We Tried Vromage's Vegan Cheese And Liked It
Vromage cheeses really do taste like cheese (Photo by Juliet Bennett Rylah/LAist)
Vromage, a small West Hollywood vegan cheese shop, has developed a huge reputation as some of the best vegan cheese in the world. It's all made by one man who got into the business to impress a woman.
Yousseff Fakhouri is the man behind the vegan cheeses at Vromage—fromage being French for cheese, but with a 'v' for 'vegan.' He told LAist he doesn't keep recipes—rather, he prefers to have them all in his head. His shop is closed on Mondays and Tuesdays and that's when he makes the cheeses, but he kindly allowed me to stop by on a Tuesday to sample seven cheeses and discuss how he went from a meat-eater to an in-demand vegan cheesemaker.
Fakhouri, whose parents are Lebanese, grew up in Casablanca. His mother was a chef and he too learned how to make pastries and classical Moroccan cuisine. Eventually, Fakhouri moved to Santa Barbara where he opened a restaurant, then moved to New York City and worked in archaeology with some family members. Throughout this time, he continued to cook and travel often. When he eventually made his way to Los Angeles, he met several friends who were vegetarians or vegans. One in particular was a "beautiful young vegan" and chef who he found himself interested in and so, to win her favor, he experimented with a cashew cream sauce she had made.
"I didn't like [the sauce], so I manipulated the taste to impress her," he said. "I would use it as a way to spend time with her. 'Here, taste this!' Slowly, I saw myself making delicious cheese."
He continued to experiment with making cheese and from nuts and seeds as a way to woo the woman. And though this isn't a fairy tale story that ends with them being together, the plant-based courtship did change the course of Fakhouri's life and career. "She ended up with her girlfriend," he said, "and I ended up with my cheese shop."
Fakhouri gave up meat himself in 2009, though he isn't a vegan. He says he puts a little half and half in his espresso and enjoys a dessert made with butter or milk from time to time. He said that he now does have an awareness for animals, which only kicked in after the cheesemaking. The shop he said, similarly, isn't just for vegans, though many certainly visit—including members of animal activist groups. Vegans, he reasons, will continue to not eat meat or dairy no matter what, but for others, he calls it "conversion by taste."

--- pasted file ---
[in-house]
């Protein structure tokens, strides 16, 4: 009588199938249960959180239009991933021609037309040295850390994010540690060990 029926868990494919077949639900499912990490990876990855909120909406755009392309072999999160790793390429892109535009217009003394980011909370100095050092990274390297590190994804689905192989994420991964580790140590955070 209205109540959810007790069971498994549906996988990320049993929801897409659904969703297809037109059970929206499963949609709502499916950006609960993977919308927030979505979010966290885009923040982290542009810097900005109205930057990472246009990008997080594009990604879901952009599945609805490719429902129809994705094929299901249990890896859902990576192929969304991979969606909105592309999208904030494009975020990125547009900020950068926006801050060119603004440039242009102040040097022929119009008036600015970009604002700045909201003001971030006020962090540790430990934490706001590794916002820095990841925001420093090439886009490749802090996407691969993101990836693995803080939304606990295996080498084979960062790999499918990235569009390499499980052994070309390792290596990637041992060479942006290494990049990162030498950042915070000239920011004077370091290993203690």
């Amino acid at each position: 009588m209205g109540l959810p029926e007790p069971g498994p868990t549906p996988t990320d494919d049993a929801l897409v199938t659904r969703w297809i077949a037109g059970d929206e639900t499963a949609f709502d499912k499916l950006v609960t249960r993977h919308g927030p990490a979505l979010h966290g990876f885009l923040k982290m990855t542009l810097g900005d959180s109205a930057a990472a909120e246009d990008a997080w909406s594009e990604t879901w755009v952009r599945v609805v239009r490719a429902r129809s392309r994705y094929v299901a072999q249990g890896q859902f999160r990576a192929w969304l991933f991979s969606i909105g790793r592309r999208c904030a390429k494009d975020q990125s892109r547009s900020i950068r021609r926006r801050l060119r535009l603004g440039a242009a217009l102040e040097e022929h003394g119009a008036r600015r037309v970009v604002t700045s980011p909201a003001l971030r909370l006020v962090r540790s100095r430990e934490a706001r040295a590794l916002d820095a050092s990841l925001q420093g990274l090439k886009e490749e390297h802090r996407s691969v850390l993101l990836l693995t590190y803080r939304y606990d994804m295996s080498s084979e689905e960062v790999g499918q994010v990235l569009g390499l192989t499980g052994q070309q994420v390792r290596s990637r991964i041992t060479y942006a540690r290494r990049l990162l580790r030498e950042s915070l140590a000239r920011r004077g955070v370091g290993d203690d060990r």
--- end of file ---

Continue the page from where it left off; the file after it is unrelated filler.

Fakhouri, who lives in the same neighborhood as his shop, worked on his vegan cheese for five years before he felt ready to debut the shop. He said he would take the cheese to parties and place them on a table and see who would be fooled. "When I could trick the French and Italians, I knew I had a product," he said.
And trick you, he can. The Yelp page for his shop is full of rave reviews from vegans, the lactose intolerant and the curious. I personally am not a vegan, though I am someone who limits dairy and has tried and failed to find a vegan cheese I like. Fakhouri gave me a small sample of his goat cheese, six slices of cheese and a 'faux gras.' These samples included a brie with truffle, a pepperjack, a spicy cheddar, a white cheddar, a bleu cheese, a manchego and a feta. Each one had a soft texture (which worked very well for the feta and goat), and each reasonably passed for its namesake when spread on a cracker. The pepperjack—flavored with sesame, pepper, paprika and cayenne—was perhaps the least true taste, and the spicy cheddar I liked for its kick. But some of them really floored me. My favorite was the brie with truffle followed by the sharp white cheddar. The latter was Fakhouri's favorite, he said, but only "for the week." This cheese Fakhouri ferments for longer, and it has a smoky flavor. The faux gras did taste like a liver pâté, though in the interest of full disclosure, I've never had foie gras itself. This is made with truffle, chestnuts, pine nuts, hemp and sunflower seeds.
To try to compare each sample to a dairy cheese is a little outside of Fakhouri's intentions. Fakhouri said he only calls his vegan offerings by traditional cheese names for convenience, saying people like to be able to relate them to dairy cheeses. Though, he says, the idea is "not to replicate, but to make a new food that tastes better."
Fakhouri uses nuts and seeds to make his cheese and while he'll tell you what's in a cheese, he doesn't reveal exactly how he makes it. Some of his cheeses involve other flavors: he makes a brie with truffles—whole truffles that he peels first—and he has spicy pepperjack and cheddar options. The cheeses are fermented (some more than others) and he makes his own vegan cultures. He does not use almonds because of the drought and because they have an overpowering flavor. He also does not use soy, preservatives, miso or nutritional yeast.
Demand for Fakhouri's cheese has been high, but because he makes it all himself in a tiny space, he finds he can barely satisfy his own neighborhood. As Vromage grows, Fakhouri says he will have to teach people by letting them watch him make the cheese. He says he has never learned to write down a recipe. Of course, he won't teach just anyone. "You have to be humble," he says, "and want to help the world." In other, larger locations, Fakhouri envisions something of a museum where customers learn about eating vegan, nutrition and fermentation.
Visitors to Vromage will be able to taste and purchase cheeses, and they can also stop by to get a sandwich for lunch. Fakhouri makes grilled cheese and Caprese sandwiches, mainly to show how his cheese can melt.
Prices are comparable to those found in any other high-end cheese shop, with cheeses selling online for around $20 for a half-pound and lunch items (sandwiches, salads, etc.) priced at about $12.
Vromage is located at 7988 W Sunset Blvd. in West Hollywood, (323) 745-0157.